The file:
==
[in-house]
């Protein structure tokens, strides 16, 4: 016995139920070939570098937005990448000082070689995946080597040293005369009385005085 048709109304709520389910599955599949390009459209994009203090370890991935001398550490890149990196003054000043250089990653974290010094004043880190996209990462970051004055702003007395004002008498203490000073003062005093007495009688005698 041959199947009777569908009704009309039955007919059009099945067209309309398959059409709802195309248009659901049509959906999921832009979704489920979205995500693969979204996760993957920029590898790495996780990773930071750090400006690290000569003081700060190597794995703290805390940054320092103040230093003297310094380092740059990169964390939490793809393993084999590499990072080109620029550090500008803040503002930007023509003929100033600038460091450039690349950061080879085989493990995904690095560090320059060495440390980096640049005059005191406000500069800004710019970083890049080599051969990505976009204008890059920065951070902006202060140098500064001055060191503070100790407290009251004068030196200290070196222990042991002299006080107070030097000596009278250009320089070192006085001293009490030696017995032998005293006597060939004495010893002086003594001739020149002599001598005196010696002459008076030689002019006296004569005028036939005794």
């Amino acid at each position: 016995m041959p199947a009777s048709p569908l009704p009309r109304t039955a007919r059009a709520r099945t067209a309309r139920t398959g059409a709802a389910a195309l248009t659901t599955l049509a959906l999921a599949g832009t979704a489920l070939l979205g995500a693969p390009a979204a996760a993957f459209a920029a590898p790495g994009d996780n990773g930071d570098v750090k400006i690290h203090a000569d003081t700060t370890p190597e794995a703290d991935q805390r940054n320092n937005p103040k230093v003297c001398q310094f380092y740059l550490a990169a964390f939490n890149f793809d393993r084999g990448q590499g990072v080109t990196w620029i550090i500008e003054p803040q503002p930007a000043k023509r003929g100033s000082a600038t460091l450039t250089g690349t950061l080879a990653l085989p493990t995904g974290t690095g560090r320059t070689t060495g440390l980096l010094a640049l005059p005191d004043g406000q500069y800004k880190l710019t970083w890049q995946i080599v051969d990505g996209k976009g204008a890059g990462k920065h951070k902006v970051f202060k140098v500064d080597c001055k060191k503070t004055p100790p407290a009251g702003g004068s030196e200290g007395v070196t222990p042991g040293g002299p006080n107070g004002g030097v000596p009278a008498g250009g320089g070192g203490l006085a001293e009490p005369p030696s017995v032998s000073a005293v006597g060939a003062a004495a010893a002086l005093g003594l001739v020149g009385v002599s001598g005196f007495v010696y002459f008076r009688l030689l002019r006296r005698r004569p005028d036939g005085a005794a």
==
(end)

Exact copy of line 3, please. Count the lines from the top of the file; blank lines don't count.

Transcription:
């Amino acid at each position: 016995m041959p199947a009777s048709p569908l009704p009309r109304t039955a007919r059009a709520r099945t067209a309309r139920t398959g059409a709802a389910a195309l248009t659901t599955l049509a959906l999921a599949g832009t979704a489920l070939l979205g995500a693969p390009a979204a996760a993957f459209a920029a590898p790495g994009d996780n990773g930071d570098v750090k400006i690290h203090a000569d003081t700060t370890p190597e794995a703290d991935q805390r940054n320092n937005p103040k230093v003297c001398q310094f380092y740059l550490a990169a964390f939490n890149f793809d393993r084999g990448q590499g990072v080109t990196w620029i550090i500008e003054p803040q503002p930007a000043k023509r003929g100033s000082a600038t460091l450039t250089g690349t950061l080879a990653l085989p493990t995904g974290t690095g560090r320059t070689t060495g440390l980096l010094a640049l005059p005191d004043g406000q500069y800004k880190l710019t970083w890049q995946i080599v051969d990505g996209k976009g204008a890059g990462k920065h951070k902006v970051f202060k140098v500064d080597c001055k060191k503070t004055p100790p407290a009251g702003g004068s030196e200290g007395v070196t222990p042991g040293g002299p006080n107070g004002g030097v000596p009278a008498g250009g320089g070192g203490l006085a001293e009490p005369p030696s017995v032998s000073a005293v006597g060939a003062a004495a010893a002086l005093g003594l001739v020149g009385v002599s001598g005196f007495v010696y002459f008076r009688l030689l002019r006296r005698r004569p005028d036939g005085a005794a």